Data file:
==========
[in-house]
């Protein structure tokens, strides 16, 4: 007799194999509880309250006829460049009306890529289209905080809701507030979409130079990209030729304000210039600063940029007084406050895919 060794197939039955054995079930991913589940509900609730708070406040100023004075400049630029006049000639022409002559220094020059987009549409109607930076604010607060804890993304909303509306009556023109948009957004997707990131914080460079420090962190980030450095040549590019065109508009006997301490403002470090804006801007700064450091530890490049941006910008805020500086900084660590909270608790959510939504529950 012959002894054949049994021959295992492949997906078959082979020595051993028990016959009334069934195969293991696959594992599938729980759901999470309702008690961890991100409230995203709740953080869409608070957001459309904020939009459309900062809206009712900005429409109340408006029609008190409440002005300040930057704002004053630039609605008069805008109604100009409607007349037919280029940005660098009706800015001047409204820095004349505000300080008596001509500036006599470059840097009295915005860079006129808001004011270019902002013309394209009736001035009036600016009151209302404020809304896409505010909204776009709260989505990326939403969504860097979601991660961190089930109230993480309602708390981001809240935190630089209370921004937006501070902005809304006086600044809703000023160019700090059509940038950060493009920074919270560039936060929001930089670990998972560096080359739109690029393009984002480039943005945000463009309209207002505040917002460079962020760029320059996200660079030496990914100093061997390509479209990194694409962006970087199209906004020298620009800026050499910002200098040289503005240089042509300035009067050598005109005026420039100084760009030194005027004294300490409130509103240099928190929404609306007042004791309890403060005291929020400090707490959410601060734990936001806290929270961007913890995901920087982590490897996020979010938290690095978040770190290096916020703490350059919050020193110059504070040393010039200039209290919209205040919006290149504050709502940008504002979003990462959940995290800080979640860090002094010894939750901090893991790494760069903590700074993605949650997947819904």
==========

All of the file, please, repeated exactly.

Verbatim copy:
[in-house]
């Protein structure tokens, strides 16, 4: 007799194999509880309250006829460049009306890529289209905080809701507030979409130079990209030729304000210039600063940029007084406050895919 060794197939039955054995079930991913589940509900609730708070406040100023004075400049630029006049000639022409002559220094020059987009549409109607930076604010607060804890993304909303509306009556023109948009957004997707990131914080460079420090962190980030450095040549590019065109508009006997301490403002470090804006801007700064450091530890490049941006910008805020500086900084660590909270608790959510939504529950 012959002894054949049994021959295992492949997906078959082979020595051993028990016959009334069934195969293991696959594992599938729980759901999470309702008690961890991100409230995203709740953080869409608070957001459309904020939009459309900062809206009712900005429409109340408006029609008190409440002005300040930057704002004053630039609605008069805008109604100009409607007349037919280029940005660098009706800015001047409204820095004349505000300080008596001509500036006599470059840097009295915005860079006129808001004011270019902002013309394209009736001035009036600016009151209302404020809304896409505010909204776009709260989505990326939403969504860097979601991660961190089930109230993480309602708390981001809240935190630089209370921004937006501070902005809304006086600044809703000023160019700090059509940038950060493009920074919270560039936060929001930089670990998972560096080359739109690029393009984002480039943005945000463009309209207002505040917002460079962020760029320059996200660079030496990914100093061997390509479209990194694409962006970087199209906004020298620009800026050499910002200098040289503005240089042509300035009067050598005109005026420039100084760009030194005027004294300490409130509103240099928190929404609306007042004791309890403060005291929020400090707490959410601060734990936001806290929270961007913890995901920087982590490897996020979010938290690095978040770190290096916020703490350059919050020193110059504070040393010039200039209290919209205040919006290149504050709502940008504002979003990462959940995290800080979640860090002094010894939750901090893991790494760069903590700074993605949650997947819904």